HW: The book as an object, the context of the story, the navigation, the quality of the image, the gravitas, the longevity. A book is a physical testimony, as well as a thing of beauty. Our books are predominantly based on stories, which should be read like any other book, that's why most of them are relatively small and intimately held in your hand. Multimedia is good for high impact. We actually started doing them first for our sales conferences as a way to make the reps wake up in the five minutes we were given to present to them. Blast them with images and music and hope they got the message of the book in a short space of time enough to go out and sell it! The books themselves by comparison are slow burn and don't go away.

f: Is a photographer's style, voice, or "sensibility" something equally apparent in their photobooks as in their images?

HW: Often the book is the product of a few years work so they know the material inside out and have an idea of the book in their heads, they enjoy working with us to edit and design in order to bring it all together. The book should be an extension of their voice and what they are trying to say otherwise it fails. Or they have nothing to say.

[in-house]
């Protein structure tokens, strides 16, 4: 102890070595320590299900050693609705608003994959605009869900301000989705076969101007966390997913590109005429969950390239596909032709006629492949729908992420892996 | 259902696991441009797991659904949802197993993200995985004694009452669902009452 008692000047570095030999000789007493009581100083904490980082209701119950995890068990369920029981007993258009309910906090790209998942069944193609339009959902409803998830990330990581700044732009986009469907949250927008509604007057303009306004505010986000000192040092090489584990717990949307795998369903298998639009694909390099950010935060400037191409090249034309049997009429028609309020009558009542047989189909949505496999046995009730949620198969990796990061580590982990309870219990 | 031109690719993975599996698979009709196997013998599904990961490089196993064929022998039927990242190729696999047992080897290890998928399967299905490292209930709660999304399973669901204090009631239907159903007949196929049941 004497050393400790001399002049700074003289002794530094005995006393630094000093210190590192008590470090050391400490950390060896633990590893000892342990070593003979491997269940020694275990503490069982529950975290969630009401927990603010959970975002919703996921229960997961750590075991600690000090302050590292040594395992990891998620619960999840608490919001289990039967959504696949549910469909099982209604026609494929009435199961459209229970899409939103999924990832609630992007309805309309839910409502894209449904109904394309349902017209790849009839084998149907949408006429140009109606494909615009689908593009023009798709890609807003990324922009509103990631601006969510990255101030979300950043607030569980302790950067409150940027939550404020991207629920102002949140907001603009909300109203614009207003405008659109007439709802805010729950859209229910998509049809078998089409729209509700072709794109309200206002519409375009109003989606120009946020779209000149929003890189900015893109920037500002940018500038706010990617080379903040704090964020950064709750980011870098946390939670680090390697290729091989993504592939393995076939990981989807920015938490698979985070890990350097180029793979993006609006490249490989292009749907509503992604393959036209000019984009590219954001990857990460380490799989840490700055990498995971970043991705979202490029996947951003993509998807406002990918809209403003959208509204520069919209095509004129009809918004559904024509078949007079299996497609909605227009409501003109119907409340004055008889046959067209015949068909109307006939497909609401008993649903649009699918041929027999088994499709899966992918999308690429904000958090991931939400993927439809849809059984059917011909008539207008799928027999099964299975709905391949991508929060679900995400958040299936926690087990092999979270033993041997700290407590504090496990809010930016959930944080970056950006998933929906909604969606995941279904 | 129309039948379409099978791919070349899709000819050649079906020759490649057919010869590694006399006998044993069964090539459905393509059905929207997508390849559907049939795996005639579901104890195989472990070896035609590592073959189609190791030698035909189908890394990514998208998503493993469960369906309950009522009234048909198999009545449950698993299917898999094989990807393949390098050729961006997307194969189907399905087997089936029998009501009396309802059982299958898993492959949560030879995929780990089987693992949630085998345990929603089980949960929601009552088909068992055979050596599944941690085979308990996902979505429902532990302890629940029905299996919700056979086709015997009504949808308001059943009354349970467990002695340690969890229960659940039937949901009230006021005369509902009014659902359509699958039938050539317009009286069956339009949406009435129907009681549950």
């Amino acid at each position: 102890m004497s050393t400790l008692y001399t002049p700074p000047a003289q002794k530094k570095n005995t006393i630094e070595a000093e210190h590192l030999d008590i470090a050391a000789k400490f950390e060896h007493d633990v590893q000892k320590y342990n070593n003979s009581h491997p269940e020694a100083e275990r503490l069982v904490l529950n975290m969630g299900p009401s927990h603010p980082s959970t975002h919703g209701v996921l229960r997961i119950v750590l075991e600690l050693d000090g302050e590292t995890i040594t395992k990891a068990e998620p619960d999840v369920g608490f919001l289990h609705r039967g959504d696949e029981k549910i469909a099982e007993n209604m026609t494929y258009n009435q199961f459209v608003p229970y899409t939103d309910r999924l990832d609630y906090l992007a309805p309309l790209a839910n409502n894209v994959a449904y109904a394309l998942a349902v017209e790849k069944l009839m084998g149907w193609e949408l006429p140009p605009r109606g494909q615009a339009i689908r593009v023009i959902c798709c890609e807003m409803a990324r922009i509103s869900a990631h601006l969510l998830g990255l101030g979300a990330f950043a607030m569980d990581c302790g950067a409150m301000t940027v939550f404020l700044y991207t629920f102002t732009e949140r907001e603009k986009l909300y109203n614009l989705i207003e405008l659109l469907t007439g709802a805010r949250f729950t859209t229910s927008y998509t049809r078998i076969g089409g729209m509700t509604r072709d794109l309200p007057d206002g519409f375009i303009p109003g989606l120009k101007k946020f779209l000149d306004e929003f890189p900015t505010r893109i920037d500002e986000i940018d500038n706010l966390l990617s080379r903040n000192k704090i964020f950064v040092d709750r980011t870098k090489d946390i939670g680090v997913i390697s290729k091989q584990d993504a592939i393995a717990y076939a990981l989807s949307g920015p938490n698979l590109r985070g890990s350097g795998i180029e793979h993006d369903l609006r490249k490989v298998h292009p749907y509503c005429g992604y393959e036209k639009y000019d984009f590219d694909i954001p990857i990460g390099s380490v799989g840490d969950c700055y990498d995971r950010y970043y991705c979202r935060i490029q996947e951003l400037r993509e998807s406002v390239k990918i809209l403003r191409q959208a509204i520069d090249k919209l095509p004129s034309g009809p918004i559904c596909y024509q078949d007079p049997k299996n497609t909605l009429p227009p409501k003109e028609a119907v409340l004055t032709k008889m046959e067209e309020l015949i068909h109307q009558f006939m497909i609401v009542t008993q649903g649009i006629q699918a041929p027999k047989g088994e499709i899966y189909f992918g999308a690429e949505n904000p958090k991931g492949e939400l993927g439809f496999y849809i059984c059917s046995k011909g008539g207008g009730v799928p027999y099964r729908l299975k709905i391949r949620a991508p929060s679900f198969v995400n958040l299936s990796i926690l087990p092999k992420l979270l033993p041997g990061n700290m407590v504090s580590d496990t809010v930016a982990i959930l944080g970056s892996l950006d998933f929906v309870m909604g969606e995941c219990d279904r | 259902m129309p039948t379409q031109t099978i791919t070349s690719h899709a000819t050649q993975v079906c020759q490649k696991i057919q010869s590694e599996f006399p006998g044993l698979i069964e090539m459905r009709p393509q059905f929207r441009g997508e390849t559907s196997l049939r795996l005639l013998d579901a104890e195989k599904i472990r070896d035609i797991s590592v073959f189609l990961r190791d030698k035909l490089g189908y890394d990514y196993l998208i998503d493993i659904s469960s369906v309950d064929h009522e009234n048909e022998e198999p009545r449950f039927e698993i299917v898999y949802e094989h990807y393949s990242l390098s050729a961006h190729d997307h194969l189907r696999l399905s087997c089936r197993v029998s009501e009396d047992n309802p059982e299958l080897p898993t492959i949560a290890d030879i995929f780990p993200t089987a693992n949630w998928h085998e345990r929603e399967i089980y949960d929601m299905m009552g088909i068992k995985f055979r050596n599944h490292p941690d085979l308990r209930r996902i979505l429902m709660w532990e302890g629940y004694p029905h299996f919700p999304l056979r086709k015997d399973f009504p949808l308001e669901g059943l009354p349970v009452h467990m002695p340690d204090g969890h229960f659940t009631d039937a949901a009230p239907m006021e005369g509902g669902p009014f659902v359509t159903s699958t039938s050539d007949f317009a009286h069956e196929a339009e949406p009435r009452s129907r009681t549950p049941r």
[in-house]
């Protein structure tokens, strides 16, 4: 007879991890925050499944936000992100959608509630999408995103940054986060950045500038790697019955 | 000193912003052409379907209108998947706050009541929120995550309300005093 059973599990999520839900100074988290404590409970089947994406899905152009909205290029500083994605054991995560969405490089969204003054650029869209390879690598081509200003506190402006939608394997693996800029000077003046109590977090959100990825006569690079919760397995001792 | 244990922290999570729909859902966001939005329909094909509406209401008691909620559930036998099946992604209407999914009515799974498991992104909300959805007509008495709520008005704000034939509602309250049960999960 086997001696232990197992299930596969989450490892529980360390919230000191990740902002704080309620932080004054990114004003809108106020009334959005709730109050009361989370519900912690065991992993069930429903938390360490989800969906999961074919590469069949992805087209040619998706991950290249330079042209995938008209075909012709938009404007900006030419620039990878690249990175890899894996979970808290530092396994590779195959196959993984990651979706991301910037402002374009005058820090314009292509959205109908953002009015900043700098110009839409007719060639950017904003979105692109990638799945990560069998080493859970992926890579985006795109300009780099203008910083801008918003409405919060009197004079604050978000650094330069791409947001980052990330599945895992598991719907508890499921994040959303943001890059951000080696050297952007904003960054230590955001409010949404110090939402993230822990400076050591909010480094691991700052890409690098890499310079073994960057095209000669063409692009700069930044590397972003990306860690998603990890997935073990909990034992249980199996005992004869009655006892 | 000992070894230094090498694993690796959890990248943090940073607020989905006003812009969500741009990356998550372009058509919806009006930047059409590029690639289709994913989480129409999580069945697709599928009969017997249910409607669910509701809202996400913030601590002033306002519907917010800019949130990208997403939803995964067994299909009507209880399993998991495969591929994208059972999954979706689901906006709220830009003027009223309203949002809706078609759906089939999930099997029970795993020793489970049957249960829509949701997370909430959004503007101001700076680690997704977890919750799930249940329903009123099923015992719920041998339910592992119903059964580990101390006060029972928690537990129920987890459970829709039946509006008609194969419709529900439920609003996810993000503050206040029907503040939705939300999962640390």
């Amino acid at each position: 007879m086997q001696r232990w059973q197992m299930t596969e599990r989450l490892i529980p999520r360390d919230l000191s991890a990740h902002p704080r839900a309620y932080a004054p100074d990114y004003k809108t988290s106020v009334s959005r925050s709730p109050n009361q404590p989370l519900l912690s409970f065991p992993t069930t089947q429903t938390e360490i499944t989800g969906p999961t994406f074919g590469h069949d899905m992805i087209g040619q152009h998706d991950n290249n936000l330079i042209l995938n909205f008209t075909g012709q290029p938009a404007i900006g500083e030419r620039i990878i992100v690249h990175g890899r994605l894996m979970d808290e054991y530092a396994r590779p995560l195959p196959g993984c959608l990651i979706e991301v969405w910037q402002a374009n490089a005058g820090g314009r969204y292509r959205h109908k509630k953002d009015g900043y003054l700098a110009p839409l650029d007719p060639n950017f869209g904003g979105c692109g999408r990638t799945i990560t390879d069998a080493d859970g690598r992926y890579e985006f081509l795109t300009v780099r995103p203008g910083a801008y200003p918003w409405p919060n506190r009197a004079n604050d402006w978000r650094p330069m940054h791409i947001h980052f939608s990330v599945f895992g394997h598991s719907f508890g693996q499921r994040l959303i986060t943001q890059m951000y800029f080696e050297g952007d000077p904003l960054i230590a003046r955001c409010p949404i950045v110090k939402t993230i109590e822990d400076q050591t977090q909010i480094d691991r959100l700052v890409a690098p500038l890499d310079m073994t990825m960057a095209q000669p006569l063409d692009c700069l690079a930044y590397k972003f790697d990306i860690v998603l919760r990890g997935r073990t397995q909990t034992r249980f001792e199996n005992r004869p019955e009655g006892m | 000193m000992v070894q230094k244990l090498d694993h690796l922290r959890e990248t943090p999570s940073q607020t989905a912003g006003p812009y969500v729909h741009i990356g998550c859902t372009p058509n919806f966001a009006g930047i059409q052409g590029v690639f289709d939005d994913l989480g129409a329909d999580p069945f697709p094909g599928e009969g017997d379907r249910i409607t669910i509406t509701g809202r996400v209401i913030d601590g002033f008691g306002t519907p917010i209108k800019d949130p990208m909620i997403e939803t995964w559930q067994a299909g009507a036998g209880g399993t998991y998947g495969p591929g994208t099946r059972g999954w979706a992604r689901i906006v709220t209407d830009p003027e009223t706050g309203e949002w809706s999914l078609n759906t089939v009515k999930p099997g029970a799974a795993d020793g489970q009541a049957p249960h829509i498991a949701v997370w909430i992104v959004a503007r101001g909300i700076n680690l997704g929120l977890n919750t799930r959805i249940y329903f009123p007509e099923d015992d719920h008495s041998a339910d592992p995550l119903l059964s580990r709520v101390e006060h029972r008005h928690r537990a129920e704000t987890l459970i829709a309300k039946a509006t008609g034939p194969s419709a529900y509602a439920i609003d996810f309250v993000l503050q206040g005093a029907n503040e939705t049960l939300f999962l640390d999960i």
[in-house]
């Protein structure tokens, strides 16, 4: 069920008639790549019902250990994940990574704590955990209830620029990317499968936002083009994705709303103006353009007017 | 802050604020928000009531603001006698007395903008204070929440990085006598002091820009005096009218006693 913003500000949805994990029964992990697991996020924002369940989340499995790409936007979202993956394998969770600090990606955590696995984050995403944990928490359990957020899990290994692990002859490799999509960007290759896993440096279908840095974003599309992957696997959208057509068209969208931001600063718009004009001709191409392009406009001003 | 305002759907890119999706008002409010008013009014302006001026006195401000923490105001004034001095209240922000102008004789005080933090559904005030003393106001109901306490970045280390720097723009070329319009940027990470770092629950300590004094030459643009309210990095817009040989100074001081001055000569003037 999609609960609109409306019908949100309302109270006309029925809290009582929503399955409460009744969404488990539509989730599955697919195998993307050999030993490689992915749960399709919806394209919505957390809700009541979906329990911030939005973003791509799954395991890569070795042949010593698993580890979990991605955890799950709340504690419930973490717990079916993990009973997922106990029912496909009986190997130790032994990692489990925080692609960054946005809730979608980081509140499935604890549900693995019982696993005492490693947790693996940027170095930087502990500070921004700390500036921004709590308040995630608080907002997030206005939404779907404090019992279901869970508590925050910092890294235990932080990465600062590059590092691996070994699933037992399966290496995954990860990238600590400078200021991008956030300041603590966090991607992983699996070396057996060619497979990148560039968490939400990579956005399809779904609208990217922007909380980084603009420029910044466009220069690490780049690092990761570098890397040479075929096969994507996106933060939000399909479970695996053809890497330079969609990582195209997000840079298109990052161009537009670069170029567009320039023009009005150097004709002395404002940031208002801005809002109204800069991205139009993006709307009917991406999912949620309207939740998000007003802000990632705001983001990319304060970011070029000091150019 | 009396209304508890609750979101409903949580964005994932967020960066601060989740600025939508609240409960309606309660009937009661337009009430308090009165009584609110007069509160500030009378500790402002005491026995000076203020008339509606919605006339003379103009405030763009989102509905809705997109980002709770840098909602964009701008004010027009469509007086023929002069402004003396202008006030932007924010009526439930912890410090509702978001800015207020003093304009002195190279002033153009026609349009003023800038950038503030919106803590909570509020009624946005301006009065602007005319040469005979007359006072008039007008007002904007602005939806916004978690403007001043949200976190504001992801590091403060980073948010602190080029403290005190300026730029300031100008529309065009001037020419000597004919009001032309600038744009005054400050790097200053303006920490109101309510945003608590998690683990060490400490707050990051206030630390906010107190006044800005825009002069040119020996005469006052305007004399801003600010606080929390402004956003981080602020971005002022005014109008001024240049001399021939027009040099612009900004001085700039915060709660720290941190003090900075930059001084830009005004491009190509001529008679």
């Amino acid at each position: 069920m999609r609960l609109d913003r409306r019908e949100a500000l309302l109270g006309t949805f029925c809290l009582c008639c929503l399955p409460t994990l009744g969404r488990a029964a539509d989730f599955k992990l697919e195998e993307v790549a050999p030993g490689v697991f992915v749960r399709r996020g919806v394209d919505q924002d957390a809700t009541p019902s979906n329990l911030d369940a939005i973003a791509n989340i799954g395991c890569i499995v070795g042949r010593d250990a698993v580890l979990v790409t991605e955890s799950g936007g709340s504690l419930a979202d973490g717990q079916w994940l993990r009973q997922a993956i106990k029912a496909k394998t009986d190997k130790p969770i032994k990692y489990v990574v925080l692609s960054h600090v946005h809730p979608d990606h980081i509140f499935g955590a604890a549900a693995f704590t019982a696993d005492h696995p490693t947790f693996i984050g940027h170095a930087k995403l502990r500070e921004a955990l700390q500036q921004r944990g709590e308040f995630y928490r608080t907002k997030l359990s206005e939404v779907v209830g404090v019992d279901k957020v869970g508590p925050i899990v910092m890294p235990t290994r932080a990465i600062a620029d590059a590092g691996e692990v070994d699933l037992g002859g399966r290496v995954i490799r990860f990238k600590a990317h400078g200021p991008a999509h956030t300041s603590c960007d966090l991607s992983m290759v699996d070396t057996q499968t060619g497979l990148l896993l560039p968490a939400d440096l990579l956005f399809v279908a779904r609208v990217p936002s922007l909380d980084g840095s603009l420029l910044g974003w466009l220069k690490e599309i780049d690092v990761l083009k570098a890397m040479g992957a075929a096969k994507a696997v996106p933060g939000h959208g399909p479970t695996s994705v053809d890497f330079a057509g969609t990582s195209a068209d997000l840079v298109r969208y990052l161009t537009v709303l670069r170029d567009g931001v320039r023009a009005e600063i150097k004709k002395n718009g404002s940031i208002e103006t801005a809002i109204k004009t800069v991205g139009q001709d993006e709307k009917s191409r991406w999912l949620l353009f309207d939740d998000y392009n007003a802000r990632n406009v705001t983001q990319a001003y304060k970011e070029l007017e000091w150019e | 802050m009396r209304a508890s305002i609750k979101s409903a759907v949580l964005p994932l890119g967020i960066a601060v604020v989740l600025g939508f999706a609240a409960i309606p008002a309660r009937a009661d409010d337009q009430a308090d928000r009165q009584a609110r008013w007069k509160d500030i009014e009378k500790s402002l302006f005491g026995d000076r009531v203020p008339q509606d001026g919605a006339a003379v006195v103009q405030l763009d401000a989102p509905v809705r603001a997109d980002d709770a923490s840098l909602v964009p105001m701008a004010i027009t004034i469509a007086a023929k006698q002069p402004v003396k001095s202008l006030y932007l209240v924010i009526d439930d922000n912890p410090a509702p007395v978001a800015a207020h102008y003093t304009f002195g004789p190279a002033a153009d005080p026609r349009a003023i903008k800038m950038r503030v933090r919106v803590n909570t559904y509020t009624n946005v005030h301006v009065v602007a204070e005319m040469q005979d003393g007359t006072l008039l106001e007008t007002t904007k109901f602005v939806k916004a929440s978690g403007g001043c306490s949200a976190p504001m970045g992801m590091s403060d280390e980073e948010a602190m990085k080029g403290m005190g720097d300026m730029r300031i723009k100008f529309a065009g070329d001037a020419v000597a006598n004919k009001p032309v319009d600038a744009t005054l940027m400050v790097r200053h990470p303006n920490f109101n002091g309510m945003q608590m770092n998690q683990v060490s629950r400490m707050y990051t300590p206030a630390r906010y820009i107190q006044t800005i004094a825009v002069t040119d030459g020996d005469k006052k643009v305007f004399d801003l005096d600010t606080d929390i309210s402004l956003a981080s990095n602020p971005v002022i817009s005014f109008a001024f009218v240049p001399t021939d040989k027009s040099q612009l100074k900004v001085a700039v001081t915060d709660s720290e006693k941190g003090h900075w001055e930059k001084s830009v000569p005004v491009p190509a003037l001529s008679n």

f: What are as the trends in contemporary photobooks that you are noticing as you engage with new book proposals on a daily basis?

HW: Maybe more conceptual books experimenting with the role of the book and/or photography? But Trolley is still driven by the story and the images and for us an original project will always stand out, it's what we are looking for.

f: What has been your highlight in working with the company?

HW: I am entirely honoured and privileged to have known Gigi and worked with him and been a part of Trolley and the unique and special publisher he made it.

f: What are the next steps for Trolley Books?